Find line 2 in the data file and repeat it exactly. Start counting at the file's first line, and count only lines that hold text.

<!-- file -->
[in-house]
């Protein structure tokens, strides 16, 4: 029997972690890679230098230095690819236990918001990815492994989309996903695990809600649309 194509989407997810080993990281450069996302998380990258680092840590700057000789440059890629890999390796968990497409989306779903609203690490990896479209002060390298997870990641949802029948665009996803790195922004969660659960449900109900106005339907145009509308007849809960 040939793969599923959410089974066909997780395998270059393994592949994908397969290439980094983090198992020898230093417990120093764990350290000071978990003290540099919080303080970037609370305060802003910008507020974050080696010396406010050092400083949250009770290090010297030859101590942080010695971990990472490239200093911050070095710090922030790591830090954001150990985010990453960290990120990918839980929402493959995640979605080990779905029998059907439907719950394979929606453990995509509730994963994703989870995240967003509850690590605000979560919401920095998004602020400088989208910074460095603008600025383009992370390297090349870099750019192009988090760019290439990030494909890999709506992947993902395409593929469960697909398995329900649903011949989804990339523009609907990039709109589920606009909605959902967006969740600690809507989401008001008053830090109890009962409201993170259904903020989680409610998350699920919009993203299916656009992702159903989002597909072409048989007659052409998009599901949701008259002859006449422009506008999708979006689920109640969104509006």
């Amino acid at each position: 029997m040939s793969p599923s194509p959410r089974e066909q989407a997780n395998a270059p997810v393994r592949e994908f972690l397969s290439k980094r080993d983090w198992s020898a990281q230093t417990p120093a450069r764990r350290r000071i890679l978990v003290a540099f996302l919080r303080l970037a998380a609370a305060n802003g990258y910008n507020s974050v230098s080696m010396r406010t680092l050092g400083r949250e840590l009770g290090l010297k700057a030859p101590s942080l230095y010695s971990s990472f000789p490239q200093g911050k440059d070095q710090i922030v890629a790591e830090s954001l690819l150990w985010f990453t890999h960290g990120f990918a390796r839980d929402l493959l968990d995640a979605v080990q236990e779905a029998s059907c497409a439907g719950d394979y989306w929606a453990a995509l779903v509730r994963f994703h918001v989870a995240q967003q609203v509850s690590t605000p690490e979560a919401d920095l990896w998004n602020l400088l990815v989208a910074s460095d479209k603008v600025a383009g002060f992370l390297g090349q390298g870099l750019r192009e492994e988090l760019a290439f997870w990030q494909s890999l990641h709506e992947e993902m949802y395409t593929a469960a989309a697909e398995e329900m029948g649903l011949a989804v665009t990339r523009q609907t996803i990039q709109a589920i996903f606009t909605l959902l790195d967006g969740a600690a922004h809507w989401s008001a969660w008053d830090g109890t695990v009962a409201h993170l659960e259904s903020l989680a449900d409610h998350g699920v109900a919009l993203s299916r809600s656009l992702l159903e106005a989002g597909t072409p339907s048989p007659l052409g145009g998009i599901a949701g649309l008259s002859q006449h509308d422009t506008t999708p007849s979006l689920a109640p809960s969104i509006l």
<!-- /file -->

């Protein structure tokens, strides 16, 4: 029997972690890679230098230095690819236990918001990815492994989309996903695990809600649309 194509989407997810080993990281450069996302998380990258680092840590700057000789440059890629890999390796968990497409989306779903609203690490990896479209002060390298997870990641949802029948665009996803790195922004969660659960449900109900106005339907145009509308007849809960 040939793969599923959410089974066909997780395998270059393994592949994908397969290439980094983090198992020898230093417990120093764990350290000071978990003290540099919080303080970037609370305060802003910008507020974050080696010396406010050092400083949250009770290090010297030859101590942080010695971990990472490239200093911050070095710090922030790591830090954001150990985010990453960290990120990918839980929402493959995640979605080990779905029998059907439907719950394979929606453990995509509730994963994703989870995240967003509850690590605000979560919401920095998004602020400088989208910074460095603008600025383009992370390297090349870099750019192009988090760019290439990030494909890999709506992947993902395409593929469960697909398995329900649903011949989804990339523009609907990039709109589920606009909605959902967006969740600690809507989401008001008053830090109890009962409201993170259904903020989680409610998350699920919009993203299916656009992702159903989002597909072409048989007659052409998009599901949701008259002859006449422009506008999708979006689920109640969104509006």